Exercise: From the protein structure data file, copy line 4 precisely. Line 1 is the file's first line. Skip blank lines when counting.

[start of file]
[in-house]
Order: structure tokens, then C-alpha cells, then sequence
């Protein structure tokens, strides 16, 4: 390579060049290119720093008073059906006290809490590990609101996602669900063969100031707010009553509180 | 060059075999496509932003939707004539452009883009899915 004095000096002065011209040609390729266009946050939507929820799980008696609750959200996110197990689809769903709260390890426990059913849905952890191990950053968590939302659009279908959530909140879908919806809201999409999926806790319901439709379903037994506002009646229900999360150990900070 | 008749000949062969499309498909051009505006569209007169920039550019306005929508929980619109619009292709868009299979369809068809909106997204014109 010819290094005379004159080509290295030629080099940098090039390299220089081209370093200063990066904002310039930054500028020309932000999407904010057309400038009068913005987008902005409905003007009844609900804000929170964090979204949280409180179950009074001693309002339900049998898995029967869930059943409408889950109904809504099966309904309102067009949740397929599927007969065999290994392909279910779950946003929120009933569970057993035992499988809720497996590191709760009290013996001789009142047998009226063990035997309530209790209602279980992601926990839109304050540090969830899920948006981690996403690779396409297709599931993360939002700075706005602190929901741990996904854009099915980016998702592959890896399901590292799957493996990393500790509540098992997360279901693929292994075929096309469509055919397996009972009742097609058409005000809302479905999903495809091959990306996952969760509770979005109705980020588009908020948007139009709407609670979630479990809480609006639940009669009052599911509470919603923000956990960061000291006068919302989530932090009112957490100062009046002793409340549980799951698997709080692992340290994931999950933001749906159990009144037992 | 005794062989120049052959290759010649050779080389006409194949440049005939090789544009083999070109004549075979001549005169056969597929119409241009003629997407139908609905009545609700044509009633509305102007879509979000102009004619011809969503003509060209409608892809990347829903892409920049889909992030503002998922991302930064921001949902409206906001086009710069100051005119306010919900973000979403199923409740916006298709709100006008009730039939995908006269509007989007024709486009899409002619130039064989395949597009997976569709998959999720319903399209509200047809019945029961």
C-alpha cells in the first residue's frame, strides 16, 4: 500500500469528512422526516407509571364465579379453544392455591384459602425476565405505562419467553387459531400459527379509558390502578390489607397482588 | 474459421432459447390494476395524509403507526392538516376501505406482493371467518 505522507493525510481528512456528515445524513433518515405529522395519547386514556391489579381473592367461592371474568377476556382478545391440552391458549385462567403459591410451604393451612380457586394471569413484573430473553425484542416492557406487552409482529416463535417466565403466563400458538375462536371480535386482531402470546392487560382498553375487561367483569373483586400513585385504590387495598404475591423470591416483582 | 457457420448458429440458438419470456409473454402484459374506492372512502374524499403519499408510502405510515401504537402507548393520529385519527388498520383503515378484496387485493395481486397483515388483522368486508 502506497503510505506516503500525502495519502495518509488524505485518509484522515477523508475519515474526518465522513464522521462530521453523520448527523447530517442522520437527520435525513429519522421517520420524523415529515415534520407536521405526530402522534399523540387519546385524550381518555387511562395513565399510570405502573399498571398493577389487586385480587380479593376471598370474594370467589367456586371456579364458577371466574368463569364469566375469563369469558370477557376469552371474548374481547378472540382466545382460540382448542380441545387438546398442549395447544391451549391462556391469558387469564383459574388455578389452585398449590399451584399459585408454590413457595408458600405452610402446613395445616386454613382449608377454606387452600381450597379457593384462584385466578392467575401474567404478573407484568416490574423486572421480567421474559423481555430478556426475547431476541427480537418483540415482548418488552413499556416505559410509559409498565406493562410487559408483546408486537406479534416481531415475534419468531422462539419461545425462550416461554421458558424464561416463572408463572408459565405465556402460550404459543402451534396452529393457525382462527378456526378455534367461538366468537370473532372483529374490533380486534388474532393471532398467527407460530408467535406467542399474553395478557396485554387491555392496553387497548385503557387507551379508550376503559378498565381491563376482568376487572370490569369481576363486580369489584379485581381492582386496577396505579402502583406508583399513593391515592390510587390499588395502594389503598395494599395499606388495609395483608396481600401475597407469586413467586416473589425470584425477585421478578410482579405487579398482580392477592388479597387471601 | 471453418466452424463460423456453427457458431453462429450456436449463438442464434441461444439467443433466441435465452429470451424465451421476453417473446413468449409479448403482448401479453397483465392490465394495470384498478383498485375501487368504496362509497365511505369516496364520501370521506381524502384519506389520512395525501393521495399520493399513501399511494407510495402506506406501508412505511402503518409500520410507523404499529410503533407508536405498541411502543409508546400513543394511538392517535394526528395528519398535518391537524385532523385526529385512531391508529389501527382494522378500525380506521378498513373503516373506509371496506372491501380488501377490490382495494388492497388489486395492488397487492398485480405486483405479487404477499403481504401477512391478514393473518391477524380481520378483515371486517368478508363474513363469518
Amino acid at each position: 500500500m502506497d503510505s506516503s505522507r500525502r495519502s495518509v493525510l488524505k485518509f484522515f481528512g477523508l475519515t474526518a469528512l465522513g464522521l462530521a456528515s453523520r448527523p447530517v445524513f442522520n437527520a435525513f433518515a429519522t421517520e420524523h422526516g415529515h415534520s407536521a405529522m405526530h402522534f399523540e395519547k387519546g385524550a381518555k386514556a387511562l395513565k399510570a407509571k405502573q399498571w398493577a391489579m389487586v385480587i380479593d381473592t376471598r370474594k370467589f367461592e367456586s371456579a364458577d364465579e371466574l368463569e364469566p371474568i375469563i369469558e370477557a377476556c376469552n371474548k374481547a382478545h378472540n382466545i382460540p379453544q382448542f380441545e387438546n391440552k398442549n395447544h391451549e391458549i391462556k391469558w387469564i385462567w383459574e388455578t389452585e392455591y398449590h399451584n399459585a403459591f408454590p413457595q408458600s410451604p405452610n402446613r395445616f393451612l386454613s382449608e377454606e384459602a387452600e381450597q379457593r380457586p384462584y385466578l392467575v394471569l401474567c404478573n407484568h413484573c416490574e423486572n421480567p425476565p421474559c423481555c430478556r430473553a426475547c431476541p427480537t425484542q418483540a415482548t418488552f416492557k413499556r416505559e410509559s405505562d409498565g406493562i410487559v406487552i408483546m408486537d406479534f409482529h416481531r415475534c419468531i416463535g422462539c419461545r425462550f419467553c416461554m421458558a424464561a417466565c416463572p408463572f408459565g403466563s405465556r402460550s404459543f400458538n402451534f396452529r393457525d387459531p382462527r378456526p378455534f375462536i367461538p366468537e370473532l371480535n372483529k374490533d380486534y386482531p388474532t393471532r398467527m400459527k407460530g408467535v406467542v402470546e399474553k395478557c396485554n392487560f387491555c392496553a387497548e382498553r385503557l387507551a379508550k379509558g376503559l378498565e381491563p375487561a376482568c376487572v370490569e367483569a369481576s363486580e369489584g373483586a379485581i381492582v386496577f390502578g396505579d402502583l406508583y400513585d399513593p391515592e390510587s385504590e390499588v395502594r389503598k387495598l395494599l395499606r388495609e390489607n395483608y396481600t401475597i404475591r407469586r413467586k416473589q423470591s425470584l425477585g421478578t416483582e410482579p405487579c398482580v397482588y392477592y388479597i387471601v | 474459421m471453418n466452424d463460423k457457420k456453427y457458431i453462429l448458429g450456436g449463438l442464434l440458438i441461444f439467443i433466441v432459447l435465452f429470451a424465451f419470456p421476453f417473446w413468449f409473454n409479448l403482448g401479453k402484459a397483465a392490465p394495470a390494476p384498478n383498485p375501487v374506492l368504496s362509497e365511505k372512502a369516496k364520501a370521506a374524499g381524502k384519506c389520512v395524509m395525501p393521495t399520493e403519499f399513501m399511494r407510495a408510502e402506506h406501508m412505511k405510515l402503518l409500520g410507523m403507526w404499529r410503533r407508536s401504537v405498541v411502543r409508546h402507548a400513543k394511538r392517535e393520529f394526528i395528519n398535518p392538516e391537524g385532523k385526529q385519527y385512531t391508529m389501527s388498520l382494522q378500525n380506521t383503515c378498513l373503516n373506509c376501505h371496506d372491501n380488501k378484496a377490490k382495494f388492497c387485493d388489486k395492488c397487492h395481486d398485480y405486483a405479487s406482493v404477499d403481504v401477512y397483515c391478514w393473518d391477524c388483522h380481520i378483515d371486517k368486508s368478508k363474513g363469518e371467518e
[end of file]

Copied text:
C-alpha cells in the first residue's frame, strides 16, 4: 500500500469528512422526516407509571364465579379453544392455591384459602425476565405505562419467553387459531400459527379509558390502578390489607397482588 | 474459421432459447390494476395524509403507526392538516376501505406482493371467518 505522507493525510481528512456528515445524513433518515405529522395519547386514556391489579381473592367461592371474568377476556382478545391440552391458549385462567403459591410451604393451612380457586394471569413484573430473553425484542416492557406487552409482529416463535417466565403466563400458538375462536371480535386482531402470546392487560382498553375487561367483569373483586400513585385504590387495598404475591423470591416483582 | 457457420448458429440458438419470456409473454402484459374506492372512502374524499403519499408510502405510515401504537402507548393520529385519527388498520383503515378484496387485493395481486397483515388483522368486508 502506497503510505506516503500525502495519502495518509488524505485518509484522515477523508475519515474526518465522513464522521462530521453523520448527523447530517442522520437527520435525513429519522421517520420524523415529515415534520407536521405526530402522534399523540387519546385524550381518555387511562395513565399510570405502573399498571398493577389487586385480587380479593376471598370474594370467589367456586371456579364458577371466574368463569364469566375469563369469558370477557376469552371474548374481547378472540382466545382460540382448542380441545387438546398442549395447544391451549391462556391469558387469564383459574388455578389452585398449590399451584399459585408454590413457595408458600405452610402446613395445616386454613382449608377454606387452600381450597379457593384462584385466578392467575401474567404478573407484568416490574423486572421480567421474559423481555430478556426475547431476541427480537418483540415482548418488552413499556416505559410509559409498565406493562410487559408483546408486537406479534416481531415475534419468531422462539419461545425462550416461554421458558424464561416463572408463572408459565405465556402460550404459543402451534396452529393457525382462527378456526378455534367461538366468537370473532372483529374490533380486534388474532393471532398467527407460530408467535406467542399474553395478557396485554387491555392496553387497548385503557387507551379508550376503559378498565381491563376482568376487572370490569369481576363486580369489584379485581381492582386496577396505579402502583406508583399513593391515592390510587390499588395502594389503598395494599395499606388495609395483608396481600401475597407469586413467586416473589425470584425477585421478578410482579405487579398482580392477592388479597387471601 | 471453418466452424463460423456453427457458431453462429450456436449463438442464434441461444439467443433466441435465452429470451424465451421476453417473446413468449409479448403482448401479453397483465392490465394495470384498478383498485375501487368504496362509497365511505369516496364520501370521506381524502384519506389520512395525501393521495399520493399513501399511494407510495402506506406501508412505511402503518409500520410507523404499529410503533407508536405498541411502543409508546400513543394511538392517535394526528395528519398535518391537524385532523385526529385512531391508529389501527382494522378500525380506521378498513373503516373506509371496506372491501380488501377490490382495494388492497388489486395492488397487492398485480405486483405479487404477499403481504401477512391478514393473518391477524380481520378483515371486517368478508363474513363469518